Chasing Great Sardine Run off South Africa
Not many of South Africa's sardines choose the travel option — perhaps 30,000 tons (27,215 metric tons) of fish in all — but enough do for the KwaZulu-Natal sardine run to be considered one of the marine wonders of the world...The front-runners of the sardine migration: pilot shoals of perhaps half a million fish start to appear about the first week of June. The main shoals come some weeks later. These mother ships of the sardine fleet can cover several square miles and contain hundreds of millions of fish.
Kennedy Warne wrote in National Geographic: We based ourselves at Mkambati Nature Reserve, just south of the KwaZulu-Natal border with the Eastern Cape. Mkambati is one of the few places along this cliffbound stretch of coast where a boat can be launched During our weeks at Mkambati we dived on dozens of shoals, and every one was different. Some shimmered like blue carpets that suddenly turned silver as the fish caught the sun on their sides. Some were so solid and dense right down to the seafloor that swimming underneath them was like crawling under a mattress — and just as dark. Others were on the move, specks of light streaming ceaselessly toward us as mesmerizing as a computer screen saver. Sinking down into one shoal, I found myself in the hole of a sardine doughnut, being watched by innumerable unblinking yellow-rimmed eyes.
We found schools with just a few seals in attendance, not feeding so much as playing with the shoal — treating it as a living beach ball. Watching sardines part and re-form around a seal is like watching some super — organism reshaping itself with effortless mathematical precision. Occasionally our inflatable brought us upon the scene of a bait ball that had dissipated — or been consumed — nothing remaining but a few scales and a lingering smell of sardine oil.
Predators and Great Sardine Run off South Africa
Where warm and cold waters meet and Atlantic and Indian Oceans merge, huge schools of sardines form that attracts a menagerie of predators. Copper sharks force sardines into huge doughnuts and then move in for a bite. Common dolphins work together to drive the sardines towards the surface where they feast on the cornered fish. “David Doubilet wrote: “The dolphins shriek as they slash through the bait like people screaming on a roller coaster. I’ve never heard anything quite like it.” [Source: National Geographic, August 2002]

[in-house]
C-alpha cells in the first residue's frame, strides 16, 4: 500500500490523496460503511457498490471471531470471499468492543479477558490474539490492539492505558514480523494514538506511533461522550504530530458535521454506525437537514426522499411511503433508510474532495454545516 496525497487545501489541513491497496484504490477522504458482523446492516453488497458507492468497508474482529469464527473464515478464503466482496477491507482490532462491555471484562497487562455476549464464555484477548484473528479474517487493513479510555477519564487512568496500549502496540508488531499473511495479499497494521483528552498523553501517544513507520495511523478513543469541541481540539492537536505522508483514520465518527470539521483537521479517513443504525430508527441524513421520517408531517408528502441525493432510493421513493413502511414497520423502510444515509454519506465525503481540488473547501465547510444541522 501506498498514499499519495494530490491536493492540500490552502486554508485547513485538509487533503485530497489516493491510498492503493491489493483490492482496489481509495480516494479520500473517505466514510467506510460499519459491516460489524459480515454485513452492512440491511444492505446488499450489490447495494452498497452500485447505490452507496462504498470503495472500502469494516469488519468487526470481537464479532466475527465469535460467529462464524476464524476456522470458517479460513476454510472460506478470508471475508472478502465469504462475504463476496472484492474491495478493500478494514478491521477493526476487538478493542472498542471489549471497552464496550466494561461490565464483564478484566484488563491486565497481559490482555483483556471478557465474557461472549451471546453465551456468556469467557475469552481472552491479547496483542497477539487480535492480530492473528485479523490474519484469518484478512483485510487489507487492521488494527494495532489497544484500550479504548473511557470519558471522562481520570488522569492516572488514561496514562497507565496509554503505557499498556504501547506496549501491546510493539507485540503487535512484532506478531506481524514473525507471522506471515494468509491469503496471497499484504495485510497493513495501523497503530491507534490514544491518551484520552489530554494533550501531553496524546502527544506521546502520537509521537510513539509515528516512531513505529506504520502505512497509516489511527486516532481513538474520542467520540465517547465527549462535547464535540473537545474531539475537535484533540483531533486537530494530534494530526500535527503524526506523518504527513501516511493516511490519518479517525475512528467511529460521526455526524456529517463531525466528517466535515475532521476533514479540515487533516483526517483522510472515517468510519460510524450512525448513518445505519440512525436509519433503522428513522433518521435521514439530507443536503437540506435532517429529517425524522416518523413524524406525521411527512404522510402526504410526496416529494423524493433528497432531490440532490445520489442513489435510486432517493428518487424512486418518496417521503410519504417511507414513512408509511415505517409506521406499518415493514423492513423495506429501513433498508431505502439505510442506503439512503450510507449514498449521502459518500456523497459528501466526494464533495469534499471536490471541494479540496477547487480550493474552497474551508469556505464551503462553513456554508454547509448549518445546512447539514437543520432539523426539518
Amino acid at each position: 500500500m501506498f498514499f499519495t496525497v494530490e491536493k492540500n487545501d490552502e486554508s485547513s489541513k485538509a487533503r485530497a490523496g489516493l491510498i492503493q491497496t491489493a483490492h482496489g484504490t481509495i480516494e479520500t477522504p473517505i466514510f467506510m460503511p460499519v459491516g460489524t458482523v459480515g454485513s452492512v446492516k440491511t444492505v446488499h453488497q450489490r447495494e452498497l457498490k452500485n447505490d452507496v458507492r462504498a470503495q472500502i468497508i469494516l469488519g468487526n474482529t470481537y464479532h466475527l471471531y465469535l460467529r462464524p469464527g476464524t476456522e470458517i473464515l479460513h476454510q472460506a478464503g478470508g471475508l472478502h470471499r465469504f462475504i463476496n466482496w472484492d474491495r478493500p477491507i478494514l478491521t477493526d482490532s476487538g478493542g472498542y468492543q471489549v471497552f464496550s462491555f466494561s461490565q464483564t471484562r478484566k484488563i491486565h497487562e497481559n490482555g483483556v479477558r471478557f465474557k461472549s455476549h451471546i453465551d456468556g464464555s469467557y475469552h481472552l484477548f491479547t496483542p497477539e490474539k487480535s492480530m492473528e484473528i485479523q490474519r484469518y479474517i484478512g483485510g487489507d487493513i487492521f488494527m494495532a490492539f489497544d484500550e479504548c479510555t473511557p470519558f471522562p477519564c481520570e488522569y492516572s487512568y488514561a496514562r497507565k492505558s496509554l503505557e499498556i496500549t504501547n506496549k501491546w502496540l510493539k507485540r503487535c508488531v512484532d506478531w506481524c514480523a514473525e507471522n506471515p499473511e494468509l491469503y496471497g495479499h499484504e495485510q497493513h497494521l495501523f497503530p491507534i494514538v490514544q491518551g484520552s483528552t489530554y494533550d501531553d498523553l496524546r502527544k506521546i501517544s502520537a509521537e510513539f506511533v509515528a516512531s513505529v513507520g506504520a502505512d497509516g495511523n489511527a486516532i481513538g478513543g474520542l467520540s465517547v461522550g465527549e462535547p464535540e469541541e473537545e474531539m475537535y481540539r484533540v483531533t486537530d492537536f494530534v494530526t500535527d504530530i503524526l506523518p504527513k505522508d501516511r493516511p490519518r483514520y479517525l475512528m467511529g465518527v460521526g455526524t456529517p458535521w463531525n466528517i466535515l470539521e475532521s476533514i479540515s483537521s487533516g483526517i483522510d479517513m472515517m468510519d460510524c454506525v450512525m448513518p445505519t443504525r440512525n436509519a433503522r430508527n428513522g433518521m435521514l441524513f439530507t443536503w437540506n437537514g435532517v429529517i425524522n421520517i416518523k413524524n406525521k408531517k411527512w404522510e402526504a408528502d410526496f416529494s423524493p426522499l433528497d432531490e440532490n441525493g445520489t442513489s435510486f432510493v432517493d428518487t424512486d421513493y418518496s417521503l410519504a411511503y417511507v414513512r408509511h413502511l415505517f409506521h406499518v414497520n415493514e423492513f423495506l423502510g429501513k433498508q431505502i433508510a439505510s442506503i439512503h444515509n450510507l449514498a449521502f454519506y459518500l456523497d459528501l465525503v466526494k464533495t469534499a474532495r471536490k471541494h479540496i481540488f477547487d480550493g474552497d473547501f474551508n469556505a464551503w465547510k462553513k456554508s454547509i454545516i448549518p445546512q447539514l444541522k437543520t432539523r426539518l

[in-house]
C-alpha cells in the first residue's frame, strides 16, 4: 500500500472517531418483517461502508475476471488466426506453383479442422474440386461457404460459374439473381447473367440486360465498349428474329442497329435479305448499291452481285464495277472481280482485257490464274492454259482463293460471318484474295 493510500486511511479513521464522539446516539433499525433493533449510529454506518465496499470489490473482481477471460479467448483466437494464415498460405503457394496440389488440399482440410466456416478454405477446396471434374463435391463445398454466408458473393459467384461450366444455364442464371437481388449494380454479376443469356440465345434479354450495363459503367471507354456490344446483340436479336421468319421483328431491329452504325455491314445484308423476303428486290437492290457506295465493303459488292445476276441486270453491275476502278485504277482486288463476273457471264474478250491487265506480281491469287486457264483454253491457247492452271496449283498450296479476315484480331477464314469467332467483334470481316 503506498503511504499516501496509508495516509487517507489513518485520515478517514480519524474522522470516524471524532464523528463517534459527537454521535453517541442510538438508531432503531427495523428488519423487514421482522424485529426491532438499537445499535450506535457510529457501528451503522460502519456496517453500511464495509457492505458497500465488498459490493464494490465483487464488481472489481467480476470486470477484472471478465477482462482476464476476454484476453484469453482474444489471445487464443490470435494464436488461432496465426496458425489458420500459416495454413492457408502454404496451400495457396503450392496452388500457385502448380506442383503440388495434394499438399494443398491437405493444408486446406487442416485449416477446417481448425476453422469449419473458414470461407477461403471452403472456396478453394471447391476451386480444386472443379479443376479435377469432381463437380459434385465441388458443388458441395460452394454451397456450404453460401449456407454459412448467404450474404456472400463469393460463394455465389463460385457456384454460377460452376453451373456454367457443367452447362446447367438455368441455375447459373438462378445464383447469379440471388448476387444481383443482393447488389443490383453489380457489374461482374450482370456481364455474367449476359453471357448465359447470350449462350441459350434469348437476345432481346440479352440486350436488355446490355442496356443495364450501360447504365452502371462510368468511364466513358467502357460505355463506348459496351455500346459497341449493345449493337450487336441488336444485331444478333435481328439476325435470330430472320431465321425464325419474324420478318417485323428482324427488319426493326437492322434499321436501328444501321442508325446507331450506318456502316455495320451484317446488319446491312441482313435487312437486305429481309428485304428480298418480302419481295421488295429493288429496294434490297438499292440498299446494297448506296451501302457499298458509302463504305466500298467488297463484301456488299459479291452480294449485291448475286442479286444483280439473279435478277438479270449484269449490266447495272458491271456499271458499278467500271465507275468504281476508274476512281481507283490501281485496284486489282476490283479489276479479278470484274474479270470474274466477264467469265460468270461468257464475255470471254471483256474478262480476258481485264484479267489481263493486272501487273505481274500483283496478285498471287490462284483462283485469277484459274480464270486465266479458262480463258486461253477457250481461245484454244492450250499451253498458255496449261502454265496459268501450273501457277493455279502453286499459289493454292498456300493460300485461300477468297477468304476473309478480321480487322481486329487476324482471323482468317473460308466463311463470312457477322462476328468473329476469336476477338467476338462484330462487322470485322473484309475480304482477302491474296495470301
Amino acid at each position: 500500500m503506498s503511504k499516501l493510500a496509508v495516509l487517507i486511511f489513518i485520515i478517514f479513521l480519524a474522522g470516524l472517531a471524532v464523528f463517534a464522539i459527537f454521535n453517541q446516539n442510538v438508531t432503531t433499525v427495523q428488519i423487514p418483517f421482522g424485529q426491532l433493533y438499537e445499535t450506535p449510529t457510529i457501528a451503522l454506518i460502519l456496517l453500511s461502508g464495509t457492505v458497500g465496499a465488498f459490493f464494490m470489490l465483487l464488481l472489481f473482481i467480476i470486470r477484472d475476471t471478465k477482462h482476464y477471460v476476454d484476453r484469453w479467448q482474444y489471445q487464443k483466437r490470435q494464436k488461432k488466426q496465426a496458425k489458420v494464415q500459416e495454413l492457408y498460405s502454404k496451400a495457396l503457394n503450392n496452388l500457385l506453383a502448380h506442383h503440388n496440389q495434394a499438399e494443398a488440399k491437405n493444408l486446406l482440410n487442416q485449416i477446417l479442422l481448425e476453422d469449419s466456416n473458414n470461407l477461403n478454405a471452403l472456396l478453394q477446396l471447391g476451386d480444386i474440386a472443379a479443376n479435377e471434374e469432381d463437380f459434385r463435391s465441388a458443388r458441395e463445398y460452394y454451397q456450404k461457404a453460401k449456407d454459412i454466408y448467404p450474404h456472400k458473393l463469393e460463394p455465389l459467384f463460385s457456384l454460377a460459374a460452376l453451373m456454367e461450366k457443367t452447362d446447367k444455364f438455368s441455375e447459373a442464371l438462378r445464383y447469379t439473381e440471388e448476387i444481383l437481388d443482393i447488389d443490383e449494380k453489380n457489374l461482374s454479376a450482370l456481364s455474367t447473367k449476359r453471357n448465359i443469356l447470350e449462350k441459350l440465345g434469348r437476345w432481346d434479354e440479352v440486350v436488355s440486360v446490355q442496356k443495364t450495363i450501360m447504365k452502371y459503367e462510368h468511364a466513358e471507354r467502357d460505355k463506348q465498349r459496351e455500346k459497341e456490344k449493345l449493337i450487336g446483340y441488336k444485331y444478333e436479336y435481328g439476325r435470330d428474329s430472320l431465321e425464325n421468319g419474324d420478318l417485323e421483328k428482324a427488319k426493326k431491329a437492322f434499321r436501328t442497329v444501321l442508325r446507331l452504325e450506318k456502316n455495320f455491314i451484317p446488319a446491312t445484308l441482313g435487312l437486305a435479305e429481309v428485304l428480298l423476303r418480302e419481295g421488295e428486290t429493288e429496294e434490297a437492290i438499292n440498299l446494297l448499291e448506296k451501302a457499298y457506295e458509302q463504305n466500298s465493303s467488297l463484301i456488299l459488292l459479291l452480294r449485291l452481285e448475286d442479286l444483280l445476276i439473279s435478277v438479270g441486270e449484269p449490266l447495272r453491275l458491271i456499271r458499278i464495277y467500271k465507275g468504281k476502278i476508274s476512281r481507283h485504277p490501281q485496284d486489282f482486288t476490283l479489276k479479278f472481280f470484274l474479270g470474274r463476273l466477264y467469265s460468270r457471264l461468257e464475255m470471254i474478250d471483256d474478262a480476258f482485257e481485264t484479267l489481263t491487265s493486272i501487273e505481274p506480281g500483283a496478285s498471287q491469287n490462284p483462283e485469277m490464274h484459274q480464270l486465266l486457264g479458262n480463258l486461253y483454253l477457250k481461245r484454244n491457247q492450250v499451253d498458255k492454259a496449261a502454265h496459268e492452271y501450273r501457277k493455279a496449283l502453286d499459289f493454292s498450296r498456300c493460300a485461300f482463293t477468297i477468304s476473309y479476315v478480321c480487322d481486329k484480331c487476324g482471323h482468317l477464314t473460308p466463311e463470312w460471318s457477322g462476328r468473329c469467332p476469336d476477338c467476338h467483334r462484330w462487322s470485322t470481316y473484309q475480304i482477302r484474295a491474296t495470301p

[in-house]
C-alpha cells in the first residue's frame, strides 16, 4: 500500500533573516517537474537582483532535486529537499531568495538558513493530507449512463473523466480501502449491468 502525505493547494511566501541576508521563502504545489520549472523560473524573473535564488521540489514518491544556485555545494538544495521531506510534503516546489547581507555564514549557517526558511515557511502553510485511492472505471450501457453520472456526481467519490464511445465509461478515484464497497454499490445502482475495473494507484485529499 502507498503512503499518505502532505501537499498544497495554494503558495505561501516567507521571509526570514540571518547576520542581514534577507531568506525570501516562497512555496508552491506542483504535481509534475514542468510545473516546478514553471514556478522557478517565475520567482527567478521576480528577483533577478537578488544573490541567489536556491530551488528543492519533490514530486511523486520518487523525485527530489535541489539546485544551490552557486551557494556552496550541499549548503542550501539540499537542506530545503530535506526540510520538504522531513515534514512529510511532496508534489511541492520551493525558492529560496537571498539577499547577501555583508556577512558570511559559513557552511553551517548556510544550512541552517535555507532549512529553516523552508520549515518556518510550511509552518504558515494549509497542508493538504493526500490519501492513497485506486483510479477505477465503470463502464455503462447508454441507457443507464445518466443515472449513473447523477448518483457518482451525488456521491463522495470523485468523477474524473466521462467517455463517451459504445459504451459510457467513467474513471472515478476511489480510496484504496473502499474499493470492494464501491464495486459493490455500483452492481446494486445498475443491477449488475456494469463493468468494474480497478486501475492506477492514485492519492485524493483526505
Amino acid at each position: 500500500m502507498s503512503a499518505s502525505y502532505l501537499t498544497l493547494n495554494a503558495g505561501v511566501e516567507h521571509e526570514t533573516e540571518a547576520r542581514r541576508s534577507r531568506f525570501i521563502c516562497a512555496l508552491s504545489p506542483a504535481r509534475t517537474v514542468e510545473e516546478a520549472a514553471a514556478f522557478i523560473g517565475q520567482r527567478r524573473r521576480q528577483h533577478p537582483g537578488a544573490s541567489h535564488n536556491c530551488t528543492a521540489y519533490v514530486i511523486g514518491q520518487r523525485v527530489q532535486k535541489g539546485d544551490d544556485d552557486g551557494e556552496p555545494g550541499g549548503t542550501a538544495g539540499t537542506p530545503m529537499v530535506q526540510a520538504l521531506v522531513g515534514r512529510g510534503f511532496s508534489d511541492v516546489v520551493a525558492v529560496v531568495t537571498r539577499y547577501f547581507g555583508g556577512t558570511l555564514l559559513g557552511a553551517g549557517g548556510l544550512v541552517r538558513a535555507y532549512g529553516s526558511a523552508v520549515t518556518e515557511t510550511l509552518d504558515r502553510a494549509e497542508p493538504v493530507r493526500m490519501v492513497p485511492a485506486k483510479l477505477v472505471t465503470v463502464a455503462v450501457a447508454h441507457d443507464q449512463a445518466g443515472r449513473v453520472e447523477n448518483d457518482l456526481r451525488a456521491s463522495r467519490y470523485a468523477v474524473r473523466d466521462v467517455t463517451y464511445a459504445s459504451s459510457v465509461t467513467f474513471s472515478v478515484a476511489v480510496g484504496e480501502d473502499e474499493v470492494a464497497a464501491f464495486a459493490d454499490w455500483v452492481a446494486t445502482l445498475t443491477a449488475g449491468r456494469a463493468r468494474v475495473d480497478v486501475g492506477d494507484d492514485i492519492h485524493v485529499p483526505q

An estimated 18,000 dolphins and sharks and thousands of other fish consume the sardines. Many of them attack from below, while thousands of seabird such as gannets attack from above. Tourist can go out in boats and watch the phenomena and see 2,500 dolphins, covering the sea, swim past. The dolphins hunt by forcing the sardines into balls and attacking their edges (See Dolphins). How the slower sharks hunt is still unknown. In many cases it seems like they just hang around outside the fray and pick up stragglers.
Kennedy Warne wrote in National Geographic: In our search for shoals, it was the gannets we saw first in the distance, looking like swirling flecks of ash. If lucky, we would arrive to find the glorious chaos of a fully developed bait ball. These aggregations of ultimate frenzy are created when common dolphins ("common" both in name and number) work together to shear off a section of a shoal, corral it into a scrum the size of a tennis court, and force it to the surface. Only then do other predators appear, making the whole thing, as Addison says, "go ballistic." [Source: Kennedy Warne, National Geographic, August 2002]
The result is an eruption of fin and flesh. Dolphins squeal like sirens as they make strafing runs at the edges. Eight-foot (2.4-meter) copper sharks thresh their way through the shoal, biting and gulping. Cape fur seals, elastic underwater acrobats, corkscrew up through the middle then flip backward, snapping up fish on the way over. And all the while gannets rain from the sky, so fast and so many that it looks as if they are being sucked into the ocean by a vacuum cleaner.